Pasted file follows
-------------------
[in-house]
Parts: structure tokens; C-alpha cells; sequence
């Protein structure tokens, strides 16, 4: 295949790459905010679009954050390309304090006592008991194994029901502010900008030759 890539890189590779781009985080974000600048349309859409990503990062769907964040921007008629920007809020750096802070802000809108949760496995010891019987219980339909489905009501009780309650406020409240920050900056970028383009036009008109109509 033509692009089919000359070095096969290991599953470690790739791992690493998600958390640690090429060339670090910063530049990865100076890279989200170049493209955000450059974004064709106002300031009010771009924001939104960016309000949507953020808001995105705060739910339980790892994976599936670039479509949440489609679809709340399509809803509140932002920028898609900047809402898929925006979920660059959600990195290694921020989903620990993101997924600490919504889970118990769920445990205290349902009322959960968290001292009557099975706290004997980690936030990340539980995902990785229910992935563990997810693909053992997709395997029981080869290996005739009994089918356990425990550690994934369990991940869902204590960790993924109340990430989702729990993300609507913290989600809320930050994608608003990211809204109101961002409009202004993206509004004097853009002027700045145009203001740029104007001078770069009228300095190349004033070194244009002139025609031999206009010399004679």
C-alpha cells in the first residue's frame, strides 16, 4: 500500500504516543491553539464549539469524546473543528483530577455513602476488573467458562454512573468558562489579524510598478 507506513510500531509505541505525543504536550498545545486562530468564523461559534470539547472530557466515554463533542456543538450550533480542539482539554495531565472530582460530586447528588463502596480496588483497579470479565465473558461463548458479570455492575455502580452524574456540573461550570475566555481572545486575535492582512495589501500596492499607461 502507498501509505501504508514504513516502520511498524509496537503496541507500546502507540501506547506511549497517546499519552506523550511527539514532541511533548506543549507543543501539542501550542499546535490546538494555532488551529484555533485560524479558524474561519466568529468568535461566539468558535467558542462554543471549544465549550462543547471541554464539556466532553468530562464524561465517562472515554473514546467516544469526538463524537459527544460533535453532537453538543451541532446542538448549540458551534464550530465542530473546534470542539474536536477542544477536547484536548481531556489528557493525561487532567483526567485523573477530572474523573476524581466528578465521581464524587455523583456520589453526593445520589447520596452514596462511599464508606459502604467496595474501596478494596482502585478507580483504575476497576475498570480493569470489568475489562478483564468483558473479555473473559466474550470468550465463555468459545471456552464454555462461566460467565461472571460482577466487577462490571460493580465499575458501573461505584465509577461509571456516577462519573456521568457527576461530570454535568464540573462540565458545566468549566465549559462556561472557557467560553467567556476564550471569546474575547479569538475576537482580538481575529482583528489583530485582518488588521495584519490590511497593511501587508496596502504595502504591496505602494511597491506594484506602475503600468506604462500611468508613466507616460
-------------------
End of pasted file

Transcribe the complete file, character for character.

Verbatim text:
[in-house]
Parts: structure tokens; C-alpha cells; sequence
């Protein structure tokens, strides 16, 4: 295949790459905010679009954050390309304090006592008991194994029901502010900008030759 890539890189590779781009985080974000600048349309859409990503990062769907964040921007008629920007809020750096802070802000809108949760496995010891019987219980339909489905009501009780309650406020409240920050900056970028383009036009008109109509 033509692009089919000359070095096969290991599953470690790739791992690493998600958390640690090429060339670090910063530049990865100076890279989200170049493209955000450059974004064709106002300031009010771009924001939104960016309000949507953020808001995105705060739910339980790892994976599936670039479509949440489609679809709340399509809803509140932002920028898609900047809402898929925006979920660059959600990195290694921020989903620990993101997924600490919504889970118990769920445990205290349902009322959960968290001292009557099975706290004997980690936030990340539980995902990785229910992935563990997810693909053992997709395997029981080869290996005739009994089918356990425990550690994934369990991940869902204590960790993924109340990430989702729990993300609507913290989600809320930050994608608003990211809204109101961002409009202004993206509004004097853009002027700045145009203001740029104007001078770069009228300095190349004033070194244009002139025609031999206009010399004679």
C-alpha cells in the first residue's frame, strides 16, 4: 500500500504516543491553539464549539469524546473543528483530577455513602476488573467458562454512573468558562489579524510598478 507506513510500531509505541505525543504536550498545545486562530468564523461559534470539547472530557466515554463533542456543538450550533480542539482539554495531565472530582460530586447528588463502596480496588483497579470479565465473558461463548458479570455492575455502580452524574456540573461550570475566555481572545486575535492582512495589501500596492499607461 502507498501509505501504508514504513516502520511498524509496537503496541507500546502507540501506547506511549497517546499519552506523550511527539514532541511533548506543549507543543501539542501550542499546535490546538494555532488551529484555533485560524479558524474561519466568529468568535461566539468558535467558542462554543471549544465549550462543547471541554464539556466532553468530562464524561465517562472515554473514546467516544469526538463524537459527544460533535453532537453538543451541532446542538448549540458551534464550530465542530473546534470542539474536536477542544477536547484536548481531556489528557493525561487532567483526567485523573477530572474523573476524581466528578465521581464524587455523583456520589453526593445520589447520596452514596462511599464508606459502604467496595474501596478494596482502585478507580483504575476497576475498570480493569470489568475489562478483564468483558473479555473473559466474550470468550465463555468459545471456552464454555462461566460467565461472571460482577466487577462490571460493580465499575458501573461505584465509577461509571456516577462519573456521568457527576461530570454535568464540573462540565458545566468549566465549559462556561472557557467560553467567556476564550471569546474575547479569538475576537482580538481575529482583528489583530485582518488588521495584519490590511497593511501587508496596502504595502504591496505602494511597491506594484506602475503600468506604462500611468508613466507616460